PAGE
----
A Tank Mk I (Male) moves up into action near Thiepval in September 1916.

The British had been the first to understand, nevertheless, that if you intend to create a machine-gun that is in fact perfect for both movement and fire, it needed to be included a self-propelled armoured mount in a position to moving across the battlefield: in other words, a tank. These tanks first arrived in the later phases of the battle, on September 15, 1916.
The machine-gun had came up with dilemma of trench warfare. What’s more, it offered an answer.

Machine-guns, particularly the tripod­-mounted medium machine-guns, are usually best performing on the defensive to a large aspect, because whether or not they are moved forward, it’s difficult to supply the incredible amounts of ammo they fire in action. The German machine-guns on July 1 all had huge stores of pre-positioned ammo, in contrast to ammo for the Lewis guns the British brought with them needed to be transported all over no man’s land by carrying parties.

The machine-gun not simply fires faster than a rifle however it is much better to handle as well as direct. Under combat conditions it’s challenging for NCOs or officers to direct the fire of riflemen, much better to lead an individual machine-gun. In modern warfare riflemen are often cut down to the job of bystanders because of the sense that their personal guns are inferior: in WW2, US Brigadier-General S.L.A. Marshall discovered that usually just 10-15 % of riflemen in fact fired their weapons in action. Machine­-gunners, on the other hand, nearly always fired.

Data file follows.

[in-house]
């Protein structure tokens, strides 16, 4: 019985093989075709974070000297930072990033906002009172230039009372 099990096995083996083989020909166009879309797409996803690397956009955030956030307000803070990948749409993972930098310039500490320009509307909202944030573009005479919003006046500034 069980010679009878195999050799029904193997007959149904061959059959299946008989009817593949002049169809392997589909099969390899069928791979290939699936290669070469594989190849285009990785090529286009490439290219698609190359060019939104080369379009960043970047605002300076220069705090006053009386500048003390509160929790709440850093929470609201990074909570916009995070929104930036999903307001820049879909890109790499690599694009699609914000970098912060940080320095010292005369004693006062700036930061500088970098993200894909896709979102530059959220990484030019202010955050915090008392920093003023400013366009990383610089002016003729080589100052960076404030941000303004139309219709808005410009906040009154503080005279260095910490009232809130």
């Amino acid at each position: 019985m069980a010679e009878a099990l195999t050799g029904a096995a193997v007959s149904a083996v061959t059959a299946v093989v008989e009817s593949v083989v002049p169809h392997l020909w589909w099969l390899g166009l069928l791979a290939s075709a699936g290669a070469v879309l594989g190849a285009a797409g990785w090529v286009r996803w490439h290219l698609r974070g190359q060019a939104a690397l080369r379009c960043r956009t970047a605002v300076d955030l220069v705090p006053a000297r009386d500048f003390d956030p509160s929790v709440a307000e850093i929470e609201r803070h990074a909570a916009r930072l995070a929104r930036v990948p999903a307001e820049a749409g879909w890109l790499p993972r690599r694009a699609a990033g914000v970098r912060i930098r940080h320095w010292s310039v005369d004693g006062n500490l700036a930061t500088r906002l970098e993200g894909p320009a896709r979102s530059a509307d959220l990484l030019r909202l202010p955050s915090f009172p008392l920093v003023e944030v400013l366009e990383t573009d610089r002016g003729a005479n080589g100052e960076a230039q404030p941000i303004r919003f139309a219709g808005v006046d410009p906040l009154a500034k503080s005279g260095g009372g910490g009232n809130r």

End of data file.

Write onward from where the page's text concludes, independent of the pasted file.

The machine-gun crews of World War One learned they had been the main target for all the firepower that is usually aimed against them. In addition they suspected that not many infantrymen took machine-gunners as PoWs.

British infantry advancing over the open near Mametz on July 1, 1916

German view of the British infantry advancing over the open near Mametz on July 1, 1916. Presented with such a target the German machine-gunners could not fail to halt such an attack.

Nevertheless German machine-gunners on July 1 operated their weapon until they repulsed the assaults directed towards them or died under the sword bayonets of the Lee Enfield rifles. In the phrases of Lieutenant-Colonel A. Carton de Wiart, VC, ‘The German machine-gunners were outstand­ing, nearly regularly incredibly heroic men plus the pick of the German Army’.
The British Army named its Machine Gun Corps ‘The Suicide Club’. Their German counterparts might well accomplished similar.

The character of the Somme pointed out the German use of machine-guns, however this didn’t suggest that the British didn’t make use of their machine­-guns successfully too. Technically, they were finer quality than the Germans in a few respect, as had been proven by their skill for offering supporting fire over the head of attacking soldiers.

Vickers machine-gun

A British medium Vickers machine-gun in July 1916. The crew is using gas masks.

In the subsequent phases of the battle, Vickers guns could fire massive ‘barrages’, regularly ranged in like artil­lery to fire indirectly, to shield the flanks of attacking troops and also to interdict German move­ment.